The Traveller's Tree: A Journey Through the Carribean Islands (Google eBook)

Front Cover
New York Review of Books, Nov 9, 2011 - Travel
10 Reviews
In the late 1940s Patrick Leigh Fermor, now widely regarded as one of the twentieth century’s greatest travel writers, set out to explore the then relatively little-visited islands of the Caribbean. Rather than a comprehensive political or historical study of the region, The Traveller’s Tree, Leigh Fermor’s first book, gives us his own vivid, idiosyncratic impressions of Guadeloupe, Martinique, Dominica, Barbados, Trinidad, and Haiti, among other islands. Here we watch Leigh Fermor walk the dusty roads of the countryside and the broad avenues of former colonial capitals, equally at home among the peasant and the elite, the laborer and the artist. He listens to steel drum bands, delights in the Congo dancing that closes out Havana’s Carnival, and observes vodou and Rastafarian rites, all with the generous curiosity and easy erudition that readers will recognize from his subsequent classic accounts A Time of Gifts and Between the Woods and the Water.
  

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Review: The Traveller's Tree: A Journey Through the Caribbean Islands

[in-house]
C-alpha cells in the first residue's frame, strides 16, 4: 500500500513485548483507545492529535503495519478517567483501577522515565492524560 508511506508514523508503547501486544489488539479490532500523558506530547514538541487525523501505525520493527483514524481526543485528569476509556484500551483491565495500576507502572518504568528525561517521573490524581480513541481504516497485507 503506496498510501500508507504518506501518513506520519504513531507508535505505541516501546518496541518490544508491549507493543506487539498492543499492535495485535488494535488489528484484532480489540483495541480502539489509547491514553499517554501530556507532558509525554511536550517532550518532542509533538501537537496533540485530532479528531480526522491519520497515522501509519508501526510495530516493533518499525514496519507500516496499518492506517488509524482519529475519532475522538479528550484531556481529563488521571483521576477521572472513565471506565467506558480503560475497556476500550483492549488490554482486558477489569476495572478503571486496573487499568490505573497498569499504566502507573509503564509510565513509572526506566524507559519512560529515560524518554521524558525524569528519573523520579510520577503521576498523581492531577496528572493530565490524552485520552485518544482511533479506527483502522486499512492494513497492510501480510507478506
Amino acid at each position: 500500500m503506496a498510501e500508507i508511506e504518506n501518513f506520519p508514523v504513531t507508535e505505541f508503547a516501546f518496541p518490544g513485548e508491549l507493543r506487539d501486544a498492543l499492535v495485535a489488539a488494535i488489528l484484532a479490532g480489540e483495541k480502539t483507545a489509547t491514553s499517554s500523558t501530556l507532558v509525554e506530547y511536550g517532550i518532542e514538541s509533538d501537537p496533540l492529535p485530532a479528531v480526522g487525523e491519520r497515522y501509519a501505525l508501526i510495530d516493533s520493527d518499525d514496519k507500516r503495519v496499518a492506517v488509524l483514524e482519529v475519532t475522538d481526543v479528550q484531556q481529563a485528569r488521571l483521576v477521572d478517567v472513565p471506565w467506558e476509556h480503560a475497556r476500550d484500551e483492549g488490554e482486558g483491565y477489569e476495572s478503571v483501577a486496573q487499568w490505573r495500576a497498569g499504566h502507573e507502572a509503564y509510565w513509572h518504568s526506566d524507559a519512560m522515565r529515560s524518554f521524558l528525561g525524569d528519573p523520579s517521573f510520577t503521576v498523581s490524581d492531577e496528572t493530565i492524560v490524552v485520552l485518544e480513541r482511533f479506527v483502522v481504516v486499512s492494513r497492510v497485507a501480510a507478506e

User Review  - R. Ellis - Goodreads

Fermor's first book. I wasn't expecting the same enjoyment that I got from his other books, but this really surprised me. Here is the intense historical focus that would be the hallmark of his future ... Read full review

Review: The Traveller's Tree: A Journey Through the Caribbean Islands

User Review  - Frank - Goodreads

One of his best books! A remarkable history of the Caribbean Island combined with a first hand description of the land, the people and the architecture. Read full review

Contents

CONTENTS
Dedication
Guadeloupe Continued
Martinique
Martinique Continued Chapter Five Dominica
Trinidad Chapter Eight Grenada St Lucia Antigua St Kitts
Envoi
Photographs
Copyright

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About the author (2011)

Patrick Leigh Fermor (1915-2011) was an intrepid traveler, a heroic soldier, and a writer with a unique prose style. After his stormy schooldays, followed by the walk across Europe to Constantinople that begins in A Time of Gifts (1977) and continues through Between the Woods and the Water (1986), he lived and traveled in the Balkans and the Greek Archipelago. His books Mani (1958) and Roumeli (1966) attest to his deep interest in languages and remote places. In the Second World War he joined the Irish Guards, became a liaison officer in Albania, and fought in Greece and Crete. He was awarded the DSO and OBE. He lived partly in Greece—in the house he designed with his wife, Joan, in an olive grove in the Mani—and partly in Worcestershire. He was knighted in 2004 for his services to literature and to British–Greek relations.

Joshua Jelly-Schapiro is a doctoral student in geography at the University of California, Berkeley. He has written for The Guardian, The Believer, The Nation, Foreign Policy, and The New York Review of Books, among other publications.

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